How Should I Prep for a Portrait Session?

First of all, thank you for choosing me as your portrait photographer!

I thought it would be helpful to put much of the pre-shoot prep information in one place, as it is my most asked question as the portrait session nears.

My most asked questions are:

  • What should I wear? Are there colors/patterns I should avoid? What looks best?
  • What should I do with my makeup? Is there anything that I should avoid wearing? Will there be a makeup artist available?
  • Where and when should we shoot the portraits? Will you come to me or do we need to select a venue?
  • Do you retouch the images (ie commonly known as "photoshopping" or post processing)?

Warning: this is basically a brain dump, so this is a lot of words and I can ramble.. you've been warned.

 

What Should I Wear?

In general, I typically recommend that you prepare at least 2-3 different outfits for the shoot. At the bare minimum I like to have people bring 1 casual outfit (which can absolutely be whatever you come to the shoot wearing), and 1 dressier or professional outfit. But if you want all of the shots to be professional/dressy outfits, of course feel free to bring an assortment of those.

You won't need to bring different pants/skirts as most of the time the portraits are waist up or higher (a traditional portrait or headshot is usually cropped around chest level or even tighter in some cases).

Avoid distracting patterns or designs. Usually solid colors work the best, in a complimentary color to your skin tone.

If you want to wear a white button-up shirt/blouse, it's often a good idea to bring a blazer or something to layer on top of it as a plain white button up can appear a bit flat in photos by itself.

If you're wearing jewelry, try not to wear anything that is super shiny as it can catch light from the strobes in a distracting way.

If you are wearing a suit jacket, I tend to recommend one that is not lined or avoid heavier fabrics as it can add a lot of bulk to the portrait. I guess somewhat obvious, but cut in the shoulders is critical with both fitted tops and suit jackets, so try and wear a top where the seam hits correctly on your shoulder.

 

Any Tips on Makeup?

If you are doing your own makeup, I have a few recommendations based on what I've seen out of many portrait shoots, and what tends to work well or not so well.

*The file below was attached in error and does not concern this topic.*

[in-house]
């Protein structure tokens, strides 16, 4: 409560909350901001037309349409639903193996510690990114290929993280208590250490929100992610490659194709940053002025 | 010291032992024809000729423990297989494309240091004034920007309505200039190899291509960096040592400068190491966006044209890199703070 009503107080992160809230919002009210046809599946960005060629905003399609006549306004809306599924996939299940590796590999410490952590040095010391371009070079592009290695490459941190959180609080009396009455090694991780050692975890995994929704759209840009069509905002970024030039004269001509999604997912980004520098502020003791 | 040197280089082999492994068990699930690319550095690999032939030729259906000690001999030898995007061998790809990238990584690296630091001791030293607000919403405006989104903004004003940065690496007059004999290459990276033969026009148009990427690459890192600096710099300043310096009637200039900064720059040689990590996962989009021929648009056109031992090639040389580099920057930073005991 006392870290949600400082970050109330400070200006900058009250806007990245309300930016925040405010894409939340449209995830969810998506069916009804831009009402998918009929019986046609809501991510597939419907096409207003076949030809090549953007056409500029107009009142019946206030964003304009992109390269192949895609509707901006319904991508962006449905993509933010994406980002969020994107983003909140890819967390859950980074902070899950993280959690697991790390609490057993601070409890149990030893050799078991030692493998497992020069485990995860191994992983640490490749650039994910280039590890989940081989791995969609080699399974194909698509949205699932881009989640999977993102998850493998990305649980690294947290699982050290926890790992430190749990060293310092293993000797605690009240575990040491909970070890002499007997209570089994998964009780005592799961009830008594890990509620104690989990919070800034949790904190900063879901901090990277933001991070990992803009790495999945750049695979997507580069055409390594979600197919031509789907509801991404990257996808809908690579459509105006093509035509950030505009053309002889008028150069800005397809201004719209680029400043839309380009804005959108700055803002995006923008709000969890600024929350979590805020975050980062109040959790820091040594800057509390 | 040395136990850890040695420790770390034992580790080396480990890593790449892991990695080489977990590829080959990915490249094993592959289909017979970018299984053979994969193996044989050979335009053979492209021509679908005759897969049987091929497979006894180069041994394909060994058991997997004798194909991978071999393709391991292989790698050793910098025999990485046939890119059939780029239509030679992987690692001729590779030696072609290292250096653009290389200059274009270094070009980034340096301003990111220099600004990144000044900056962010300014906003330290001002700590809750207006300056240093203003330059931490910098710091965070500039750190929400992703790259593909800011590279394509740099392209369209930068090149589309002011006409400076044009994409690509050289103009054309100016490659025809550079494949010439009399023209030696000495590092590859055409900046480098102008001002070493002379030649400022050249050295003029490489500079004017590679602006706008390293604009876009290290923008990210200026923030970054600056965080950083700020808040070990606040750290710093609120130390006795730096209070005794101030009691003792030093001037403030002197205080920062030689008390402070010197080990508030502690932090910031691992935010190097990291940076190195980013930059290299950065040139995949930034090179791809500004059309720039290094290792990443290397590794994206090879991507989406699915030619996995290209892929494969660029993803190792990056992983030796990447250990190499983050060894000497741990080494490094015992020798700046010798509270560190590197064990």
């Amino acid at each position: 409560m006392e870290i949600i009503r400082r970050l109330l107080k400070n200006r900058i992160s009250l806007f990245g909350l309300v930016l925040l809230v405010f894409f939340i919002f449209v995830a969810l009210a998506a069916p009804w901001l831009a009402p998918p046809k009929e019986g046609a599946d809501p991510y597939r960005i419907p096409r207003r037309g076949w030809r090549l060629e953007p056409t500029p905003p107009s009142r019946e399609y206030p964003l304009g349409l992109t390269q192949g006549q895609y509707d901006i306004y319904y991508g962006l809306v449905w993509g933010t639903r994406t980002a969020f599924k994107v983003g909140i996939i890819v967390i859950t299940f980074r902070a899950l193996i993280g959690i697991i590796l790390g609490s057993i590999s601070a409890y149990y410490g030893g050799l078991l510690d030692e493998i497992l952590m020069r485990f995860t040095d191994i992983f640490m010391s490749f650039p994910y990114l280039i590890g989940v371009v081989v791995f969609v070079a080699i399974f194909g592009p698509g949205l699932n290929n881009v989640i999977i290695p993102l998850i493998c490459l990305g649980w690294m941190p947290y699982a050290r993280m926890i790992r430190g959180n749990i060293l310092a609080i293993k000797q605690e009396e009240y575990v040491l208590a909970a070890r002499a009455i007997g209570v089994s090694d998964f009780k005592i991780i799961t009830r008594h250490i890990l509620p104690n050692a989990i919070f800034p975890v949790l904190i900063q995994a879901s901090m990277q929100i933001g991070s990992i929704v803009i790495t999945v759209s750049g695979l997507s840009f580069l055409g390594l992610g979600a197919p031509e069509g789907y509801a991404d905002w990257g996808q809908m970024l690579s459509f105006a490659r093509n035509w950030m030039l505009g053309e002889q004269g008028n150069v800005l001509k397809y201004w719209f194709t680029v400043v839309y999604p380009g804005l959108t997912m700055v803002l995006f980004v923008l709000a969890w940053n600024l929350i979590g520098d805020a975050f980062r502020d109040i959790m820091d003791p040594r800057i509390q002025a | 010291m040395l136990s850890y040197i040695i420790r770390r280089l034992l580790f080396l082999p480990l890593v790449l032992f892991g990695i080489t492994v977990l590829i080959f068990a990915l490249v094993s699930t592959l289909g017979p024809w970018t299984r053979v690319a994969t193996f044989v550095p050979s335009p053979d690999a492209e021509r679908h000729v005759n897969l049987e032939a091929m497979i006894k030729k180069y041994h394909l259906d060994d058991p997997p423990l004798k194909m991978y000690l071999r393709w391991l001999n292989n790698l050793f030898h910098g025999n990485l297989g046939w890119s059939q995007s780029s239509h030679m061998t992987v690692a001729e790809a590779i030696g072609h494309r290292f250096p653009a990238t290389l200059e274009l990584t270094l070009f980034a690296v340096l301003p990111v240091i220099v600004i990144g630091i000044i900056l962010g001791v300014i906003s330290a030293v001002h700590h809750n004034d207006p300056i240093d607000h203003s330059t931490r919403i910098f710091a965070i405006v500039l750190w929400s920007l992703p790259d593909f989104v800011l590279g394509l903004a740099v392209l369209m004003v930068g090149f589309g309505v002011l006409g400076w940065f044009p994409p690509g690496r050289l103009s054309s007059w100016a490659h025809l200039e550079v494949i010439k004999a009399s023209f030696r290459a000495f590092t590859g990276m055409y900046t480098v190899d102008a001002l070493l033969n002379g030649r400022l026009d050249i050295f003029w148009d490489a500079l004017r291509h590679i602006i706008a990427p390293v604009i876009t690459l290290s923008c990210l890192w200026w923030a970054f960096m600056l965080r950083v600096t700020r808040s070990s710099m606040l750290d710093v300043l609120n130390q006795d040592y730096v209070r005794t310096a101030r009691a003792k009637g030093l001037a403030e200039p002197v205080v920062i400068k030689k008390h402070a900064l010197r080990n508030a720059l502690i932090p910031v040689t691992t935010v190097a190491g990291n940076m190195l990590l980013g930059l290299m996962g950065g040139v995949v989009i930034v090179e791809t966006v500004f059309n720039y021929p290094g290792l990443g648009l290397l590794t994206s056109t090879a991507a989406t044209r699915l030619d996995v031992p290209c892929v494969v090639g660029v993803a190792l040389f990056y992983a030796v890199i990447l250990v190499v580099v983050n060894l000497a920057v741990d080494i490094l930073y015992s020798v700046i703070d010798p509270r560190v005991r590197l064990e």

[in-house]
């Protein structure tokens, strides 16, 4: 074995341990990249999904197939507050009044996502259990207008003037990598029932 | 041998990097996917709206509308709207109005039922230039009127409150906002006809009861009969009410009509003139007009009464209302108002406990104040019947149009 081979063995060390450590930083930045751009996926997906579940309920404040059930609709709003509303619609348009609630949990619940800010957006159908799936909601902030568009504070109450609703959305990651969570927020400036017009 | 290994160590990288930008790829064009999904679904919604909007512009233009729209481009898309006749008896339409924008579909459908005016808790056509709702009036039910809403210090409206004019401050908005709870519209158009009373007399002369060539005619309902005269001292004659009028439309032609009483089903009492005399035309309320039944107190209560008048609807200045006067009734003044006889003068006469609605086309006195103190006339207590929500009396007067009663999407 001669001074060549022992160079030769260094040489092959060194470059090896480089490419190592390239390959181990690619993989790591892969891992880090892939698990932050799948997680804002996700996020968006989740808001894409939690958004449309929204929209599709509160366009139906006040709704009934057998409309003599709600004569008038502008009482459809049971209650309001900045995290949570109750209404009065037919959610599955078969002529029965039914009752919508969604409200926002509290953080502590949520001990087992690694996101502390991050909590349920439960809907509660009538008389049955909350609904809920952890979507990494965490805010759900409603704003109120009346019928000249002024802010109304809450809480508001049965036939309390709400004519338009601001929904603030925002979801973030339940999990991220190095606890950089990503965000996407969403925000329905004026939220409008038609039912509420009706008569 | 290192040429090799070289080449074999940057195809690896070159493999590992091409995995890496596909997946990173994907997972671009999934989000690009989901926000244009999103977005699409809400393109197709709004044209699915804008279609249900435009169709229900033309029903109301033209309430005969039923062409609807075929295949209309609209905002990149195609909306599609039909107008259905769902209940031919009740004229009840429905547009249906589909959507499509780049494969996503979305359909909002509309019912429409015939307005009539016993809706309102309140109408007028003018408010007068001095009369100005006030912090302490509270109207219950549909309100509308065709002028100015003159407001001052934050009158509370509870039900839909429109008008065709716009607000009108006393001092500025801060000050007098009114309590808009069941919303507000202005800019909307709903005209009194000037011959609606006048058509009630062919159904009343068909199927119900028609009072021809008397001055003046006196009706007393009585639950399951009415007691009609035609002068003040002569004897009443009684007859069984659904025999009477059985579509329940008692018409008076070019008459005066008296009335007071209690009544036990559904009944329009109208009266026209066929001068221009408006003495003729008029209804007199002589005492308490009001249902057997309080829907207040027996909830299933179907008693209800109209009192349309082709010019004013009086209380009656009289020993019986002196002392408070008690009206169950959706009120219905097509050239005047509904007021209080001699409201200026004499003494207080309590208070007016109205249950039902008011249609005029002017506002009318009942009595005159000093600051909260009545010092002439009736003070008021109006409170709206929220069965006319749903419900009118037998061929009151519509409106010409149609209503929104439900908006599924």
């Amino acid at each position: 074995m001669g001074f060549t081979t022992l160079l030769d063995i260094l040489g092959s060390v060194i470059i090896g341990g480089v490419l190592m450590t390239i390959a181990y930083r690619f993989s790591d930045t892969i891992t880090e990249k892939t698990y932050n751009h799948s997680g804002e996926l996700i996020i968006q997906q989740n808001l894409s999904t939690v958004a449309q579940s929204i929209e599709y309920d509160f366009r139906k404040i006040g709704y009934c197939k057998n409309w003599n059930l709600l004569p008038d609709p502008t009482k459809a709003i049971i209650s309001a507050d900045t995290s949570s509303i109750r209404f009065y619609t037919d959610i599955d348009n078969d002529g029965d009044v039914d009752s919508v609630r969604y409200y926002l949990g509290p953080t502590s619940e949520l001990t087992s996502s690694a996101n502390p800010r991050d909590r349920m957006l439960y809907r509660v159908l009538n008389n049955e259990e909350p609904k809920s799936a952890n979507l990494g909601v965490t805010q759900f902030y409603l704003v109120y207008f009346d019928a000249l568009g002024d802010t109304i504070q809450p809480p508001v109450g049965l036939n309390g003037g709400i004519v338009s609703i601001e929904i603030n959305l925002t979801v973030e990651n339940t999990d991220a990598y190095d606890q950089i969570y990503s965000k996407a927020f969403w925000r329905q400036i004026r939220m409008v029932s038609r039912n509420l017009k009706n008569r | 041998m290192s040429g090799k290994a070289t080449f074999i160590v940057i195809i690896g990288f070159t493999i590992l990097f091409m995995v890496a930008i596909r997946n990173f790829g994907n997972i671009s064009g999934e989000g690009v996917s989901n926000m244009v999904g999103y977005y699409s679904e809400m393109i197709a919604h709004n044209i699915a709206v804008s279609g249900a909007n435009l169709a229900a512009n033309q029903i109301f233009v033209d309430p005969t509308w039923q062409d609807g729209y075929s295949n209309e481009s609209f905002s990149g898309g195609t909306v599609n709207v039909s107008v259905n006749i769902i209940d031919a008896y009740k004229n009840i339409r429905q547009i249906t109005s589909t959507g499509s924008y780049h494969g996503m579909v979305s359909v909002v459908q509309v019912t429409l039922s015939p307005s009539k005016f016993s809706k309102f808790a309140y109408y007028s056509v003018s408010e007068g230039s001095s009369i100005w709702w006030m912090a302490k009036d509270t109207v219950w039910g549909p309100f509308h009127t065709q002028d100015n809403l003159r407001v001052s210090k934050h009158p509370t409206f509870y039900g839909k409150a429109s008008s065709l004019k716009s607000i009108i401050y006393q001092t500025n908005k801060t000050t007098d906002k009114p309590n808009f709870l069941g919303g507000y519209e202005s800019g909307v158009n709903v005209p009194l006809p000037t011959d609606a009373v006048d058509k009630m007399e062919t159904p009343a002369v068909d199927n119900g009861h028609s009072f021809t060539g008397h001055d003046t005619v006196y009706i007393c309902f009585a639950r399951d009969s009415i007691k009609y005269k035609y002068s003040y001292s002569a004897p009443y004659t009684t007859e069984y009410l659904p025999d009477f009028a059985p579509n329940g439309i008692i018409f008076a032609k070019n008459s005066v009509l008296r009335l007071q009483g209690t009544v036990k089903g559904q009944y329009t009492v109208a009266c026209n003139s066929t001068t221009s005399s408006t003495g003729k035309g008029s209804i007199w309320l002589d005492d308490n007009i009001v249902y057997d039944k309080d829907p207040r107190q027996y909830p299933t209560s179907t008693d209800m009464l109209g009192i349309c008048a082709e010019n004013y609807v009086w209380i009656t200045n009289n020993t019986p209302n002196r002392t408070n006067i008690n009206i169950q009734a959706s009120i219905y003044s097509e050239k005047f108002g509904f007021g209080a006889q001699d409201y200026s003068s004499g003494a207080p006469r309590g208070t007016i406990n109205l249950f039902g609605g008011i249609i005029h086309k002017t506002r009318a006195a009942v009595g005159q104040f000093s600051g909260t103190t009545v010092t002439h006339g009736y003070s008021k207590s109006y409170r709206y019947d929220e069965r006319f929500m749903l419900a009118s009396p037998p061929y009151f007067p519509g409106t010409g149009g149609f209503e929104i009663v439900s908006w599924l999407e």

I won't go into too much detail, as I am not a professional makeup artist, but a few basic things that will help a shoot go smoothly;

Bring powder! I think this is by far my most important tip. People have all different types of complexions, but in general almost everyone that I've taken portraits of can use a bit of powder (both men and women). As the day progresses, and skin gets more oily, it can catch light in an unflattering way and powder is a quick way to reduce/eliminate that shine.

In fact I have started to keep powder on hand for both men and women to use, as it can be so useful in really perfecting a look straight out of the camera. All is not lost if you don't have access to it however, as typically I can correct for shine in post/retouching.

Avoid or minimize usage of highlighter (unless you have specified a shoot outdoors or in natural light). Again, I am not an expert in makeup but I've noticed that with the popularity of contouring, highlighter in powder or by itself has become pretty common. The vast majority of my portrait shoots are in the studio, using high powered strobes, and these lights are amazing at defining subjects in a flattering way. However highlighter tends to show up as shine in an otherwise perfectly exposed image. If you want to use highlighter, I would recommend using the bare minimum to complete a look as a little goes a long way in the studio.

Go easy on blush. In natural light and varying types of light (say you did your makeup by window light and then come into my studio where you are light by slightly cooler temperature strobes) blush can be more or less intense. Again, like with highlighter, a little goes a long way when it comes portraits taken with studio strobes. If we are specifically doing an outdoor shoot with constant light sources, then a bit more is totally fine but in general we will be shooting indoors using strobe lights.

I tend to prefer shooting earlier in the day as oil tends to accumulate more on the skin towards the end of the day, and in general energy levels are higher earlier in the day.

Lastly, goes without saying that you should drink plenty of water and get some rest the day before the shoot as that often will do more for your complexion than hours of makeup.